Fluid Transportation

Compressors

Compressors are used to move gases and vapors in situations where large pressure differences are necessary.

Types of Compressor

Compressors are classified by the way they work: dynamic (centrifugal and axial) or reciprocating. Dynamic compressors use a set of rotating blades to add velocity and pressure to fluid. They operate at high speeds and are driven by steam or gas turbines or electric motors. They tend to be smaller and lighter for a given service than reciprocating machines, and hence have lower costs.

Reciprocating compressors use pistons to push gas to a higher pressure. They are common in natural gas gathering and transmission systems, but are less common in process applications. Reciprocating compressors may be used when very large pressure differences must be achieved; however, since they produce a pulsating flow, they may need to have a receiver vessel to dampen the pulses.

The compression ratio, pout over pin, is a key parameter in understanding compressors and blowers. When the compression ratio is below 4 or so, a blower is usually adequate. Higher ratios require a compressor, or multiple compressor stages, be used.

When the pressure of a gas is increased in an adiabatic system, the temperature of the fluid must rise. Since the temperature change is accompanied by a change in the specific volume, the work necessary to compress a unit of fluid also changes. Consequently, many compressors must be accompanied by cooling to reduce the consequences of the adiabatic temperature rise. The coolant may flow through a jacket which surrounds the housing with liquid coolant. When multiple stage compressors are used, intercooler heat exchangers are often used between the stages.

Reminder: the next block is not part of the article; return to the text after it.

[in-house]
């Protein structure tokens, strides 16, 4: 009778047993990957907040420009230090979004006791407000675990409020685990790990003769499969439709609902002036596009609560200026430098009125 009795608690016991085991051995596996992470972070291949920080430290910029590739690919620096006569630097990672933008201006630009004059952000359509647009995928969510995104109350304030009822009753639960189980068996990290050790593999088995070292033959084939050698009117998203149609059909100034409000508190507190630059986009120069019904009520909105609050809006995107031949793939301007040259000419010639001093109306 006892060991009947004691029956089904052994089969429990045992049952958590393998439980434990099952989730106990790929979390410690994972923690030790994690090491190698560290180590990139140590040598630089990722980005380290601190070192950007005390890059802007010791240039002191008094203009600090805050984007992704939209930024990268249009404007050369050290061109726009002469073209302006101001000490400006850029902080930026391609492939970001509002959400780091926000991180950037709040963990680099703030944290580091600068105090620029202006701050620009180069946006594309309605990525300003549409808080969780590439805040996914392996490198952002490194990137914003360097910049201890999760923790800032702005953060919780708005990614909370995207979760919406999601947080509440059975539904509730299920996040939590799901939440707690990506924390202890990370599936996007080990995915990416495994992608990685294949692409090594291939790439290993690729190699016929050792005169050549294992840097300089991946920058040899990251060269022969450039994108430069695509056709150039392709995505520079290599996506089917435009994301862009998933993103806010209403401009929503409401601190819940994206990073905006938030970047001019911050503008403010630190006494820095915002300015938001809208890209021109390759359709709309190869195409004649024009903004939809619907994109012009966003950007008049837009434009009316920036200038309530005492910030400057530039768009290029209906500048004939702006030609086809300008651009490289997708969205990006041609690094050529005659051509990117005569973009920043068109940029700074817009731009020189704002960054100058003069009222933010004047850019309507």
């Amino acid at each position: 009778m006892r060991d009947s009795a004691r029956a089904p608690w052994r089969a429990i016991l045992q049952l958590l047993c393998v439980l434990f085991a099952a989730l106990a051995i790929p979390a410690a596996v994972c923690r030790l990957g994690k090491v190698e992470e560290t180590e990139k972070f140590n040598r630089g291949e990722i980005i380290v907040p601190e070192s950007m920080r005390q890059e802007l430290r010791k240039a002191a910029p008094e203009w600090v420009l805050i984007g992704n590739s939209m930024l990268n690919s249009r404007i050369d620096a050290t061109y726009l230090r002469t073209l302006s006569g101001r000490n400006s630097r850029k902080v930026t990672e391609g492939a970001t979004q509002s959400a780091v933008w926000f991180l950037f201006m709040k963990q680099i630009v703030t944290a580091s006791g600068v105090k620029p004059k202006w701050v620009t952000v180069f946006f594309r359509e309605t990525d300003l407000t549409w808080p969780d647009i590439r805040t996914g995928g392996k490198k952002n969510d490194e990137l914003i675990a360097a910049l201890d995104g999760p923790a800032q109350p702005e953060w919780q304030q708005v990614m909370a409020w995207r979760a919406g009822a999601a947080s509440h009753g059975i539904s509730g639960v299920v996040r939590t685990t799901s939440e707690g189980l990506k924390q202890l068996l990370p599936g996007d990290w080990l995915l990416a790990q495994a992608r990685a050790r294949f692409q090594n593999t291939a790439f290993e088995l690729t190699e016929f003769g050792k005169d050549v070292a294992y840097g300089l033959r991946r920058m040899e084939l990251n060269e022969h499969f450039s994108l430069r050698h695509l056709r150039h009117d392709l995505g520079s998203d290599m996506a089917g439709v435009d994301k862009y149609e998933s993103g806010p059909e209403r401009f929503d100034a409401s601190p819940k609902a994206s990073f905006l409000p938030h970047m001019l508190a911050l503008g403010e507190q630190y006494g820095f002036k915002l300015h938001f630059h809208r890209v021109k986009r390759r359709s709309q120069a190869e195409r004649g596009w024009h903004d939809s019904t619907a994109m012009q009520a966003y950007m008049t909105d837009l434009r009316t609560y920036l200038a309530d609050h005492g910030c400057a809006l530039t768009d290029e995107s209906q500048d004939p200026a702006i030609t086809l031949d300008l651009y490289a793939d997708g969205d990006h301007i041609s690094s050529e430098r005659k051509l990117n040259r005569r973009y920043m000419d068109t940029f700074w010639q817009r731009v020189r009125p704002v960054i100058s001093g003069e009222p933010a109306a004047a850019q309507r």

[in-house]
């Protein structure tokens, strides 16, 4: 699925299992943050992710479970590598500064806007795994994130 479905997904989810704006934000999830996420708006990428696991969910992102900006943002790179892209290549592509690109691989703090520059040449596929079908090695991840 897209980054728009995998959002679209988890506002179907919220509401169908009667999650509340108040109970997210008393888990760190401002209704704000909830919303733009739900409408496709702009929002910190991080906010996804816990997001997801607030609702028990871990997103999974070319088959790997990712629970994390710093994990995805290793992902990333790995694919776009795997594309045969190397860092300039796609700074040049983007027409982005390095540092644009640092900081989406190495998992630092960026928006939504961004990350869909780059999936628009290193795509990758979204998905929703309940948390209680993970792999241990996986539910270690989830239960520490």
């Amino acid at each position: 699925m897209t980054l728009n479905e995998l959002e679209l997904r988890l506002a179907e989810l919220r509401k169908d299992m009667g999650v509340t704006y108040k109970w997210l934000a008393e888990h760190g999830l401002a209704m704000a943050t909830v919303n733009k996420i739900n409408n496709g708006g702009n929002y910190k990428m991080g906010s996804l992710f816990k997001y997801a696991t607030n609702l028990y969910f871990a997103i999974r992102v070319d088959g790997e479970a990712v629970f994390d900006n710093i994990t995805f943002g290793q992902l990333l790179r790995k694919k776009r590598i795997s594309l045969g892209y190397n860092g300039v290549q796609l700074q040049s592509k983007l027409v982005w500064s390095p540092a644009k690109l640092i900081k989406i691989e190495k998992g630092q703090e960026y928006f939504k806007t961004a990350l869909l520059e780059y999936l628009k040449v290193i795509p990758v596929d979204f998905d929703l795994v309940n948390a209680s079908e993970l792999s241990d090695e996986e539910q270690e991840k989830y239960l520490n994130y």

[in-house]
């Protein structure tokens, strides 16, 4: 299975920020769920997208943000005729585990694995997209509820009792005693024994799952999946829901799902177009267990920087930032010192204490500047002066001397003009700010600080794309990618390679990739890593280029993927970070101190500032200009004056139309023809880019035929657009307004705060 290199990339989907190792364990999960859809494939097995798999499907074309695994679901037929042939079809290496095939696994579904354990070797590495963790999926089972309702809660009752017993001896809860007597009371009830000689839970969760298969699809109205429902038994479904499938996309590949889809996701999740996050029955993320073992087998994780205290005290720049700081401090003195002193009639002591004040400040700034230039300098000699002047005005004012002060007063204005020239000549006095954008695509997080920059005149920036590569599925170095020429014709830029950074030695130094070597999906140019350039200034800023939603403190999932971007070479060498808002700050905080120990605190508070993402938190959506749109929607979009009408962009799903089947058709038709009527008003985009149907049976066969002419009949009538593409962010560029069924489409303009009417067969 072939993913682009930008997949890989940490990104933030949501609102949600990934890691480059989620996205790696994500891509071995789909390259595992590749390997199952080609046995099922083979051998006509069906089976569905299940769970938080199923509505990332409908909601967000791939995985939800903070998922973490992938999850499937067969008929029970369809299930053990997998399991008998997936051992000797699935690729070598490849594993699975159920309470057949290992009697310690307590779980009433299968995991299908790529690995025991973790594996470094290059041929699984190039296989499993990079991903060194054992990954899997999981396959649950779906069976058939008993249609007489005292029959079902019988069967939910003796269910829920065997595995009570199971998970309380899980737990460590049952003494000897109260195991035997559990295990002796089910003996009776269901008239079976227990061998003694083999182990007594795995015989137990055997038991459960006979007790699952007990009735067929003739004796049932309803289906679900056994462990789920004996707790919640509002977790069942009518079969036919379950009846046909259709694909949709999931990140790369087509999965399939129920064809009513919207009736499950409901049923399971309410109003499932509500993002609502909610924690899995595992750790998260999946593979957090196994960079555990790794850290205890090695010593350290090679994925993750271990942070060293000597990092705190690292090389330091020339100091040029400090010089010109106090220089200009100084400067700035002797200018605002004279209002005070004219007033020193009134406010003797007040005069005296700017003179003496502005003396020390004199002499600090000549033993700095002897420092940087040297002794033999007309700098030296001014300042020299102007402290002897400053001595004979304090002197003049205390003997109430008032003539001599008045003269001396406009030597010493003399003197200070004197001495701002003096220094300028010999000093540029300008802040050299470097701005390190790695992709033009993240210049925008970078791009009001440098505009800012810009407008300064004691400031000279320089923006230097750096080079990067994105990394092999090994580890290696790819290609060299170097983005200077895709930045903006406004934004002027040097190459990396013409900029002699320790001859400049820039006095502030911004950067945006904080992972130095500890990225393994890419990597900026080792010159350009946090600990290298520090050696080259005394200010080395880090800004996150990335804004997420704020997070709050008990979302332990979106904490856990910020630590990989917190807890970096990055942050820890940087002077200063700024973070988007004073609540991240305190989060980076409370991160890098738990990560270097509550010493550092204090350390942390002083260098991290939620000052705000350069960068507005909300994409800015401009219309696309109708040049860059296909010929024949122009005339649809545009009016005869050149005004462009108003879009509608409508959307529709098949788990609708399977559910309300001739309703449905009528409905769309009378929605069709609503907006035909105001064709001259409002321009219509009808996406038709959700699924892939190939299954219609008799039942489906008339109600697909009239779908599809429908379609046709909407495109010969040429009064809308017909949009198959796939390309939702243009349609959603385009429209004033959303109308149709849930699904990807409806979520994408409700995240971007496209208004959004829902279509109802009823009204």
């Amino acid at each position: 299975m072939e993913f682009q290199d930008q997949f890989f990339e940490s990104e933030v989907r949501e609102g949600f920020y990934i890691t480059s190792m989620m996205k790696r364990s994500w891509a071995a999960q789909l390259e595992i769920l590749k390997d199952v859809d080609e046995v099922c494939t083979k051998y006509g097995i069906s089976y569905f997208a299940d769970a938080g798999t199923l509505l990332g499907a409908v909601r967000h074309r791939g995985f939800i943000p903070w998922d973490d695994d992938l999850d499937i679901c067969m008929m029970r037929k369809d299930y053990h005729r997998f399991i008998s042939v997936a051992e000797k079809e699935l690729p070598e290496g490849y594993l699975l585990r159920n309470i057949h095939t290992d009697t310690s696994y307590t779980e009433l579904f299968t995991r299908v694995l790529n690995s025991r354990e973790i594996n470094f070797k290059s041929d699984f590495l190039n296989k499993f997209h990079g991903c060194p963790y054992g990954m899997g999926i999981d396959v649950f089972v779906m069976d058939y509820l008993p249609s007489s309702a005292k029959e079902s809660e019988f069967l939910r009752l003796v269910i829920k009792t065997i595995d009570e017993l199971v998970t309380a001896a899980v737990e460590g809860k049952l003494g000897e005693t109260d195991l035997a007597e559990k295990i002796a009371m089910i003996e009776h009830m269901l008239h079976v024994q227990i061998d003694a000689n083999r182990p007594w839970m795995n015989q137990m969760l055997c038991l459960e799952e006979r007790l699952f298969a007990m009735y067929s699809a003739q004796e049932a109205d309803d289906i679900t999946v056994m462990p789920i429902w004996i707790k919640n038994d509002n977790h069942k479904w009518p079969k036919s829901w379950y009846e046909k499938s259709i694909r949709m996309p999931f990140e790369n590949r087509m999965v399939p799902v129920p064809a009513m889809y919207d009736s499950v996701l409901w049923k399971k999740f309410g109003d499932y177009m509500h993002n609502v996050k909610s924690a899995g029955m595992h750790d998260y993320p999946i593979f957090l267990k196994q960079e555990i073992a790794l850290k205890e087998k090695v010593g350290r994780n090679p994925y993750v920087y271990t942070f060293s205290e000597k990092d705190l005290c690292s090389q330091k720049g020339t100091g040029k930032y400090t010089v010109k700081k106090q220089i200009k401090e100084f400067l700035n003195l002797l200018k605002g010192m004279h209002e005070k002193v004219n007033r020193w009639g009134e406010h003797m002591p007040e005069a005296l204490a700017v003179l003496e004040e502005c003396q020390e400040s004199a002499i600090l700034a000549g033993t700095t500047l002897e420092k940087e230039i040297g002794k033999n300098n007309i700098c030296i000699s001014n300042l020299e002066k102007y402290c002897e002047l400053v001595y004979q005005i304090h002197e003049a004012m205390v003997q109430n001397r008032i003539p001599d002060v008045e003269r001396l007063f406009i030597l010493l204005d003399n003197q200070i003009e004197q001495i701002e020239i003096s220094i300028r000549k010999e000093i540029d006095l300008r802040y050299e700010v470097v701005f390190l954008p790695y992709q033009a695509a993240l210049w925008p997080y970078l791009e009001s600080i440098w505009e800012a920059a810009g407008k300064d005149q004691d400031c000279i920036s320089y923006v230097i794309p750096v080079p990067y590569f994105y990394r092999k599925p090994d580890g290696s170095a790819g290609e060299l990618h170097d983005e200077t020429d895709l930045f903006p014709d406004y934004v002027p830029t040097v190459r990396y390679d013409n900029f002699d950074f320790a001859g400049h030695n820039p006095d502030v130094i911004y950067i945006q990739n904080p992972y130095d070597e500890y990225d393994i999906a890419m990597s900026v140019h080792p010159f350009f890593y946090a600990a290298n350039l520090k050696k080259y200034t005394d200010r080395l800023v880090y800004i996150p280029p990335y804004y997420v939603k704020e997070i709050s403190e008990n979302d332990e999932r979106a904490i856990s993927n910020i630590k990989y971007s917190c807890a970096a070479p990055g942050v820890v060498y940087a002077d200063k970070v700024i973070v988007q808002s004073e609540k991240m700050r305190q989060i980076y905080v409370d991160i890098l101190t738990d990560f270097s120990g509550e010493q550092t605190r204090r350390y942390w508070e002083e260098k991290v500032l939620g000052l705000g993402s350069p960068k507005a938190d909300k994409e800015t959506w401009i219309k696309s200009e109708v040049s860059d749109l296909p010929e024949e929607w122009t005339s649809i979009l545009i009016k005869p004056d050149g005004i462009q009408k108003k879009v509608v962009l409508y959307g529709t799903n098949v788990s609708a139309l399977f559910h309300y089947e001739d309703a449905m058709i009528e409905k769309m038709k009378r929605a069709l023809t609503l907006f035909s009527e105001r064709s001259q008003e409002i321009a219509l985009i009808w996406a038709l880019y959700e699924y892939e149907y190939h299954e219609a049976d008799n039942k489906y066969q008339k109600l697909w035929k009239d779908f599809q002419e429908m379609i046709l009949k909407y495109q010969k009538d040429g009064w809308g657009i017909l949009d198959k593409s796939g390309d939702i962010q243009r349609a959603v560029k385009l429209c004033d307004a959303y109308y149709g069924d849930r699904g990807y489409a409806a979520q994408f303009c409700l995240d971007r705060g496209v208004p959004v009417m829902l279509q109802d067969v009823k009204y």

Dynamic Compressors

Gas enters a centrifugal or axial compressor through a suction nozzle and is directed into the first-stage impeller by a set of guide vanes. The blades push the gas forward and into a diffuser section where the gas velocity is slowed and the kinetic energy transferred from the blades is converted to pressure. In a multistage compressor, the gas encounters another set of guide vanes and the compression step is repeated. If necessary, the gas may pass through a cooling loop between stages.

Compressor Work

To evaluate the work requirements of a compressor, start with the mechanical energy balance. In most compressors, kinetic and potential energy changes are small, so velocity and static head terms may be neglected. As with pumps, friction can be lumped into the work term by using an efficiency. Unlike pumps, the fluid cannot be treated as incompressible, so a differential equation is required:

Compressor Work
Evaluation of the integral requires that the compression path be known - - is it adiabatic, isothermal, or polytropic?

Before calculating a compressor cycle, gas properties (heat capacity ratio, compressibility, molecular weight, etc.) must be determined for the fluid to be compressed. For mixtures, use an appropriate weighted mean value for the specific heats and molecular weight.

Adiabatic, Isentropic Compression

If there is no heat transfer to or from the gas being compressed, the porocess is adiabatic and isentropic. From thermodynamics and the study of compressible flow, you are supposed to recall that an ideal gas compression path depends on:

Adiabatic Path